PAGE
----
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Forced Labour in the Pilanesberg: The Flogging of Chief Kgamanyane by Commandant Paul Kruger, Saulspoort, April 1870
Bernard K. Mbenga
Journal of Southern African Studies
Vol. 23, No. 1 (Mar., 1997), pp. 127-140
Published by: Taylor & Francis, Ltd.
Stable URL: http://www.jstor.org/stable/2637141
Page Count: 14
You can always find the topics here!Topics: Tribal chiefs, Forced labor, African Americans, African studies, African history, Slavery, War, Dams, Agricultural land, Criminals
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During the 1860s, most of the Kgafela-Kgatla lived on Commandant Paul Kruger's property, Saulspoort, in the western Transvaal. They were forced to render unpaid labour to the local Boers. At first, during the 1840s, Bakgatla-Boer relations were `amicable', but relations deteriorated as the Boers embarked on irrigated farming in the 1860s and demanded labour in order to build dams. In the late-1860s, when Kruger forced Bakgatla men to pull cartloads of stone to the construction site, they refused to render labour and Kruger publically flogged their chief, Kgamanyane. Consequently, he and more than half his people migrated to present-day Botswana. The article situates the incident in the wider contemporary social and political context in which Boer labour practices and racial attitudes prevailed, as well as Kruger's personal problems at the time. It argues that the flogging reveals aspects of the racial ideology of the time and adds to the current literature on corporal punishment in settler societies.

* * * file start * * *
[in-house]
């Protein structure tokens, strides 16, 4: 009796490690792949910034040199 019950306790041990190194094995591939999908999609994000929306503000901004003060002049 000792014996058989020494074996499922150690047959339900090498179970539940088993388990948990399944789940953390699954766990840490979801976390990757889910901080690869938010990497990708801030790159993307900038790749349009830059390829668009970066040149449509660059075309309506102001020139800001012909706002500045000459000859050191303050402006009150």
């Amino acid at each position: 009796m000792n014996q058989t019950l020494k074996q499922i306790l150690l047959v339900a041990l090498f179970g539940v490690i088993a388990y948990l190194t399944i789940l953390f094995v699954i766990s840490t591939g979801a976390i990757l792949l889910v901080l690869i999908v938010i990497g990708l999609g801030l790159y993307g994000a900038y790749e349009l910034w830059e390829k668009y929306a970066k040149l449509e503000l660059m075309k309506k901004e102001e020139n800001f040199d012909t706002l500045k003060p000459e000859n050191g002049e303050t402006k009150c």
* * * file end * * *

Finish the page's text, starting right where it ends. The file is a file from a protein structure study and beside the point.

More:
Journal of Southern African Studies © 1997 Journal of Southern African Studies